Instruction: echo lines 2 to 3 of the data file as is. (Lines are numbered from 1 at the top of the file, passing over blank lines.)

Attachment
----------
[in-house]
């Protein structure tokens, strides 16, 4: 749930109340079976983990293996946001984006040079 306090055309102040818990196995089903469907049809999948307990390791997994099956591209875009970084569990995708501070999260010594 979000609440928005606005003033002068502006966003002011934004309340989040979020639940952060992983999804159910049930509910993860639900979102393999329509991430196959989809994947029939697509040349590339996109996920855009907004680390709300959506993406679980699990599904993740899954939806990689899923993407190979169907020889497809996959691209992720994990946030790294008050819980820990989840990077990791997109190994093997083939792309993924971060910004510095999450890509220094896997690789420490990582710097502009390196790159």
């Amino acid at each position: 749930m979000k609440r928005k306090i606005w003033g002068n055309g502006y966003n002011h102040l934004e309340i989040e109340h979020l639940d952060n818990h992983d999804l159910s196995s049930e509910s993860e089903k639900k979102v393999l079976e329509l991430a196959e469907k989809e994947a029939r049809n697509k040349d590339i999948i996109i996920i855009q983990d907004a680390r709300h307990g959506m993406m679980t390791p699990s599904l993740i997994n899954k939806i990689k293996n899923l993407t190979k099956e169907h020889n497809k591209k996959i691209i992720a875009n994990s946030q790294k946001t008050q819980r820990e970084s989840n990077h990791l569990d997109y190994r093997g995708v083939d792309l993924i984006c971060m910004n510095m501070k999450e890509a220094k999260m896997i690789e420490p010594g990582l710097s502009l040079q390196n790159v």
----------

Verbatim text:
């Protein structure tokens, strides 16, 4: 749930109340079976983990293996946001984006040079 306090055309102040818990196995089903469907049809999948307990390791997994099956591209875009970084569990995708501070999260010594 979000609440928005606005003033002068502006966003002011934004309340989040979020639940952060992983999804159910049930509910993860639900979102393999329509991430196959989809994947029939697509040349590339996109996920855009907004680390709300959506993406679980699990599904993740899954939806990689899923993407190979169907020889497809996959691209992720994990946030790294008050819980820990989840990077990791997109190994093997083939792309993924971060910004510095999450890509220094896997690789420490990582710097502009390196790159």
């Amino acid at each position: 749930m979000k609440r928005k306090i606005w003033g002068n055309g502006y966003n002011h102040l934004e309340i989040e109340h979020l639940d952060n818990h992983d999804l159910s196995s049930e509910s993860e089903k639900k979102v393999l079976e329509l991430a196959e469907k989809e994947a029939r049809n697509k040349d590339i999948i996109i996920i855009q983990d907004a680390r709300h307990g959506m993406m679980t390791p699990s599904l993740i997994n899954k939806i990689k293996n899923l993407t190979k099956e169907h020889n497809k591209k996959i691209i992720a875009n994990s946030q790294k946001t008050q819980r820990e970084s989840n990077h990791l569990d997109y190994r093997g995708v083939d792309l993924i984006c971060m910004n510095m501070k999450e890509a220094k999260m896997i690789e420490p010594g990582l710097s502009l040079q390196n790159v």